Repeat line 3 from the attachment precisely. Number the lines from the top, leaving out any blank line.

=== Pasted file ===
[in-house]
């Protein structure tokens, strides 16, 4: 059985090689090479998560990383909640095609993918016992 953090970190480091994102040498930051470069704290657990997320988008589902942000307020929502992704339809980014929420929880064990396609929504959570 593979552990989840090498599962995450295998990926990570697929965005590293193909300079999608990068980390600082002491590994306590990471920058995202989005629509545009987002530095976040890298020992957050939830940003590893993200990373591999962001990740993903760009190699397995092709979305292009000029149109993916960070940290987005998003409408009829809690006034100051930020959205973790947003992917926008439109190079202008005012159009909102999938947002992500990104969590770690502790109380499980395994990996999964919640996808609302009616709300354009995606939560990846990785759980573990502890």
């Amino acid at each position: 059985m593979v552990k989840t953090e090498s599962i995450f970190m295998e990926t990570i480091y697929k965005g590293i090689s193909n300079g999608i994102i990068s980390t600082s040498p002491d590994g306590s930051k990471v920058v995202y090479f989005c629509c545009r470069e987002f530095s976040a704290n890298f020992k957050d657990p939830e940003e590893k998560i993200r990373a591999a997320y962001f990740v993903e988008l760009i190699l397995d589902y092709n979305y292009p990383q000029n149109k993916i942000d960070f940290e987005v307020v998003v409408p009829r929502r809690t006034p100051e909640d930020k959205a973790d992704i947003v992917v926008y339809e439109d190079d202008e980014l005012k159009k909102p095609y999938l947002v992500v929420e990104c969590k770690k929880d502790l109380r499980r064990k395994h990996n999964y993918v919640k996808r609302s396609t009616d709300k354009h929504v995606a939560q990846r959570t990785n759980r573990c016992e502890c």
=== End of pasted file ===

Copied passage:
């Amino acid at each position: 059985m593979v552990k989840t953090e090498s599962i995450f970190m295998e990926t990570i480091y697929k965005g590293i090689s193909n300079g999608i994102i990068s980390t600082s040498p002491d590994g306590s930051k990471v920058v995202y090479f989005c629509c545009r470069e987002f530095s976040a704290n890298f020992k957050d657990p939830e940003e590893k998560i993200r990373a591999a997320y962001f990740v993903e988008l760009i190699l397995d589902y092709n979305y292009p990383q000029n149109k993916i942000d960070f940290e987005v307020v998003v409408p009829r929502r809690t006034p100051e909640d930020k959205a973790d992704i947003v992917v926008y339809e439109d190079d202008e980014l005012k159009k909102p095609y999938l947002v992500v929420e990104c969590k770690k929880d502790l109380r499980r064990k395994h990996n999964y993918v919640k996808r609302s396609t009616d709300k354009h929504v995606a939560q990846r959570t990785n759980r573990c016992e502890c």